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Wacom Cintiq 18sx

Pressure-sensitive LCD pen tablet By Dave Nagel
Last October I reviewed Wacom's Cintiq 15x, the company's least expensive and most impressive pressure-sensitive tablet combined with an LCD screen. It took me about a day of testing it to realize that I couldn't live without it for my graphics work. So I bought one for myself. Now Wacom has released its Cintiq 18sx, the big brother to the 15x, and what can I say? I'm stunned.

I know Wacom doesn't like loaning me their equipment for review because it always goes back to them covered in my drool. I know this sounds a little bit gross, but it's just a fact of corporeal life. If a company's going to make tools like the Cintiq, it's going to have to learn to live with bodily fluids.

The benefits of pressure-sensitive tablets
Now, before I get into the 18sx in particular, I want to discuss pressure-sensitive tablets in general. I went a decade or so of my computer life without ever seriously exploring the potential of a graphics tablet in my work. I tried out an ADB-based Artz Pad way back when, but the technology just wasn't there at the time. Old tablets were slow to respond, and they lacked support from important applications.

My reintroduction to tablets came a few years ago when I got my hands on a Wacom Graphire pressure-sensitive tablet. Literally, overnight, it changed the way I work with my Mac. While it took me a short time to become reacquainted with something other than a mouse, it was worth it in the investment of time. Not only did drawing and painting become more natural and intuitive in the digital medium, but the tablet also expanded the possibilities of virtually every piece of software I own, not just 2D graphics programs like Adobe Photoshop, but 3D programs and video editing and compositing software as well. Virtually every piece of software that can support pressure input does support pressure input.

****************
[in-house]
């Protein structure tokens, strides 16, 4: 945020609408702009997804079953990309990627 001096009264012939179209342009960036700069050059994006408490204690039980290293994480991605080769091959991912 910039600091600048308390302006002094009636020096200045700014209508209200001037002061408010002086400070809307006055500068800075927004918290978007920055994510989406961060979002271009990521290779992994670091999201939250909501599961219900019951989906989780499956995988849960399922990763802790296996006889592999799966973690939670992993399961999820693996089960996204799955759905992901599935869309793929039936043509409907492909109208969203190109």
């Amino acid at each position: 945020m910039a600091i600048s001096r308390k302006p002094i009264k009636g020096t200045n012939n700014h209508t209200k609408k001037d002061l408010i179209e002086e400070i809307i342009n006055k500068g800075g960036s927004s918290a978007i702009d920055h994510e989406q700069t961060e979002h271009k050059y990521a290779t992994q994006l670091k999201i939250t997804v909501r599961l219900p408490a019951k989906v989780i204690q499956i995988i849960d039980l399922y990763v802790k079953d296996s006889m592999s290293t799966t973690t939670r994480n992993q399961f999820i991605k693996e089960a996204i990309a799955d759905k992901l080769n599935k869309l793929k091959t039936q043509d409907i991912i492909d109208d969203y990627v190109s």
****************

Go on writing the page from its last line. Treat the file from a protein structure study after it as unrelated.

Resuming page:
Just take Photoshop for example. No longer did I have to adjust my brush size manually when I wanted to vary strokes. No longer did I have to adjust the opacity of the Clone Stamp tool. I didn't have to use the fade option on a brush because I could fade a stroke just by reducing pressure with the tablet's pen. I could touch up photos more precisely, and I'd never have to input a value into a parameter field again. (Well, mostly, anyway.)

What's more, even programs that don't accept pressure can still be used with the tablet. Today, I still use that same Graphire tablet in place of my mouse for virtually everything I do, whether it's checking e-mail or just navigating through the Finder, because it acts simply as a mouse automatically. (Heck, I could even play Unreal Tournament with my tablet and shoot at guys just by clicking the pen.)

The point is this: If you're in the visual arts, you ought to have a pressure-sensitive tablet. Whether you can afford the low-end Graphire ($99) or the highest-end LCD pen tablet system (which we're looking at today), your work will benefit from it.

LCD pen-tablet systems
My introduction to LCD pen-tablet systems came back in 2000 when Wacom sent me their PL500 for review. This was a 15" LCD screen that allowed you to draw directly on the screen. It was great, but the price was, to say the least, disconcerting. It came in at $3,999. My next 15" LCD tablet was the Cintiq 15x, a version that was improved in every way, including the price. At $1,899, it shaved more than $2,000 off the price of the PL500. As I mentioned, this was the LCD tablet I bought for myself. (You can read my review of it here.) You want to talk about changing the way you work? Just imagine drawing directly on your canvas! To date, I think you can't add a more useful enhancement to your computer for the price.

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